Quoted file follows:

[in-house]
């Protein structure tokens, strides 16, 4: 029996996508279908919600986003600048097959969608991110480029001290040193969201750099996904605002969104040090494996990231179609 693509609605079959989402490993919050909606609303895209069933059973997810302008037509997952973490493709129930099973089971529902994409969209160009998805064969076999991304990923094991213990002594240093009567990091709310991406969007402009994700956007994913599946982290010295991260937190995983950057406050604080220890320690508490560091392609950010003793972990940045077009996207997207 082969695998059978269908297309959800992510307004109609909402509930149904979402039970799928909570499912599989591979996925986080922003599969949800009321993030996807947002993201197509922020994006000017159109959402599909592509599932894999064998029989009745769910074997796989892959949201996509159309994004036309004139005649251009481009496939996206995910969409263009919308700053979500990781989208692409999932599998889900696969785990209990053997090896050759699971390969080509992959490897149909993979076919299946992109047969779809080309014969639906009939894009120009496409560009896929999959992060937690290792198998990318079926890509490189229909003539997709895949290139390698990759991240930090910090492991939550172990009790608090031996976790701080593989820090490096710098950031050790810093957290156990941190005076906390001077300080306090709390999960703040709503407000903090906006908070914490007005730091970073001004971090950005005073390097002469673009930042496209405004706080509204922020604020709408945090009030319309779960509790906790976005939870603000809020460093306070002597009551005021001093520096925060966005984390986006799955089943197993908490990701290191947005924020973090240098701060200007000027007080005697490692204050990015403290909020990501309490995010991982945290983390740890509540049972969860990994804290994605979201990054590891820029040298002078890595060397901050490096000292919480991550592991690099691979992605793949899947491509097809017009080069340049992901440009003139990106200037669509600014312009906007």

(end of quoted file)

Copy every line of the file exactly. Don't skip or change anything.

[in-house]
């Protein structure tokens, strides 16, 4: 029996996508279908919600986003600048097959969608991110480029001290040193969201750099996904605002969104040090494996990231179609 693509609605079959989402490993919050909606609303895209069933059973997810302008037509997952973490493709129930099973089971529902994409969209160009998805064969076999991304990923094991213990002594240093009567990091709310991406969007402009994700956007994913599946982290010295991260937190995983950057406050604080220890320690508490560091392609950010003793972990940045077009996207997207 082969695998059978269908297309959800992510307004109609909402509930149904979402039970799928909570499912599989591979996925986080922003599969949800009321993030996807947002993201197509922020994006000017159109959402599909592509599932894999064998029989009745769910074997796989892959949201996509159309994004036309004139005649251009481009496939996206995910969409263009919308700053979500990781989208692409999932599998889900696969785990209990053997090896050759699971390969080509992959490897149909993979076919299946992109047969779809080309014969639906009939894009120009496409560009896929999959992060937690290792198998990318079926890509490189229909003539997709895949290139390698990759991240930090910090492991939550172990009790608090031996976790701080593989820090490096710098950031050790810093957290156990941190005076906390001077300080306090709390999960703040709503407000903090906006908070914490007005730091970073001004971090950005005073390097002469673009930042496209405004706080509204922020604020709408945090009030319309779960509790906790976005939870603000809020460093306070002597009551005021001093520096925060966005984390986006799955089943197993908490990701290191947005924020973090240098701060200007000027007080005697490692204050990015403290909020990501309490995010991982945290983390740890509540049972969860990994804290994605979201990054590891820029040298002078890595060397901050490096000292919480991550592991690099691979992605793949899947491509097809017009080069340049992901440009003139990106200037669509600014312009906007």